Whenever we have refraction of this sort, we are liable to an evil consequent upon the necessary imperfections in the form of the lens; and Dr. Tyndall will take this lens, and will show you, even in this small and perfect apparatus, [p.177] what is the evil of spherical aberration with which we have to fight. This can be illustrated by means of the electric lamp. If you look at the screen, you will see produced, by means of this lens, a figure of the coal points. This image is produced by the rays which pass through the middle of the lens, a piece of card, with a hole in the centre, being placed in front; but if, keeping the rest of the apparatus in the same position, I change this card for another piece which will only allow the rays to pass through the edge of the lens, you observe how inferior the image will be. In order to get it distinct, I have to bring the screen much nearer the lamp; and so, if I take away the card altogether, and allow the light to pass through all parts of the lens, we can not get a perfect image, because the different parts of the lens are not able to act together. This spherical aberration is, therefore, what we try to avoid by building up compound lenses in the manner here shown (fig. 58). Look at this beautiful apparatus; is it not a most charming piece of workmanship? Buffon first, and Fresnel afterward, built up these kind of lenses, ring [p.177] within ring, each at its proper adjustment, to compensate for the effects of spherical aberration; the ring round that centre lens is ground so as to obviate what would otherwise give rise to spherical aberration, and, the next ring being corrected in the same manner, you will perceive, if you look at the disc of light thrown by the apparatus up stairs, that there is nothing like the amount of aberration that there would have been if it had been one great bull's-eye. Here is one of Fresnel's lamps of the fourth [p.179] order so constructed (fig. 57): observe the fine effect obtained by these different lenses as you see them revolve before you, and understand that all this upper part is made to form part of the lens, each prism throwing its rays to increase the effect; and although you may think it is imperfect because, if you happen to sit below or above the horizontal line, you perceive but little, if any of the light, yet you must bear in mind that we want the rays to go in a straight line to the horizon; so that all that building up of rings of glass is for the purpose of producing one fine and glorious lens of a large size to send the rays all in one direction. Here is another apparatus used to pull the rays down to a horizontal sheet of light, so that the mariner may see it as a constant and uniform fixed light; the former lamp is a revolving one, and the light is seen only at certain times as the lenses move round, and these are the points which make them valuable in their application.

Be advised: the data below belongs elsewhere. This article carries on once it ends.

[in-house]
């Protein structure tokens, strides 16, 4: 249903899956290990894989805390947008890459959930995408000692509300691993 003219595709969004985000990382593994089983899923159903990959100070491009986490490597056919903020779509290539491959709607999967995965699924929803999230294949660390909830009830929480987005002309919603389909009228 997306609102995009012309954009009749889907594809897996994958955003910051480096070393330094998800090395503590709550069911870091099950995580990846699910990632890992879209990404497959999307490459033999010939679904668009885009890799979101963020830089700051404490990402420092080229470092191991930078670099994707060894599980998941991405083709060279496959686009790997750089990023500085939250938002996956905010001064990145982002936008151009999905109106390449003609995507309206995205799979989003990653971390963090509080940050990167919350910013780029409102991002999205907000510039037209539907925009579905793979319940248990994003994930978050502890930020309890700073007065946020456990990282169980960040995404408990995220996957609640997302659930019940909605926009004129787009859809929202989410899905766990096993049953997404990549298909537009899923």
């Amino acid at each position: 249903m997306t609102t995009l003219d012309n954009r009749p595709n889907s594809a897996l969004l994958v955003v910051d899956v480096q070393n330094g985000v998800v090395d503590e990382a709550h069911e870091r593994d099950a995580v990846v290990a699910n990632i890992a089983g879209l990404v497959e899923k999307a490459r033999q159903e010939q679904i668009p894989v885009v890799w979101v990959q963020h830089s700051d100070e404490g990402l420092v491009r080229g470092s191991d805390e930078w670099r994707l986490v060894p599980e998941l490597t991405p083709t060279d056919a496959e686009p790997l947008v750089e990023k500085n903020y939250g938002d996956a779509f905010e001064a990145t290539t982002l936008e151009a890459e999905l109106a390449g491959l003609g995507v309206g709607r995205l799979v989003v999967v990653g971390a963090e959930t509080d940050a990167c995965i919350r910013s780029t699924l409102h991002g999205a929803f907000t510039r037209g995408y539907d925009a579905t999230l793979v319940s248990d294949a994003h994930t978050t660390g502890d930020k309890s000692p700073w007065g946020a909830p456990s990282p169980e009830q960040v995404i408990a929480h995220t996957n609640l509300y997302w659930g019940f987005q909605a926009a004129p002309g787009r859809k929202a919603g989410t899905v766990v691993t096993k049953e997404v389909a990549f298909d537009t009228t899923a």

There are various orders and sizes of lights in light-houses to shine for twenty or thirty miles over the sea, and to give indications [p.180] according to the purposes for which they are required; but suppose we want more effect than is produced by these means, how are we to get more light? Here comes the difficulty. We can not get more light, because we are limited by the condition of the burner. In any of these cases, if the spreading of the ray, or divergence, as it is called, is not restrained, it soon fails from weakness; and if it does not diverge at all, it makes the light so small that perhaps only one in a hundred can see it at the same time. The South Foreland light-house is, I think, 300 or 400 feet above the level of the sea, and therefore it is necessary to have a certain divergence of the beam of light in order that it may shine along the sea to the horizon. I have drawn here two wedges: one has an angle of 15°, and shows you the manner in which the light opens out from this reflector, seen at the distance of half a mile or more; the other wedge has an angle of 6°, which is the beautiful angle of Fresnel. When the angle is less than 6°, the mariner is not quite sure that he will see the light —he may be beneath or above it; and in practice it is found that we can not have a larger [p.181] angle than 15°, or a less one than 6°. In order, therefore, to get more light, we must have more combustion, more cotton, more oil; but already there are in that lamp four wicks, put in concentric rings one within the other, and we can not increase them much more, owing to the divergence which would be caused by an increase in the size of the light; the more the divergence, the more the light is diffused and lost. We are therefore restrained by the condition of the light and the apparatus to a certain sized lamp. At Teignmouth some of the revolving lights have ten lamps and reflectors, all throwing their light forward at once. But even with ten lamps and reflectors we do not get sufficient light; and we want, therefore, a means of getting a light more intense than a candle in the space of a candle—not merely an accumulation of candle upon candle, but a concentration into the space of a candle of a greater amount of light, and it is here that the electric light comes to be of so much value.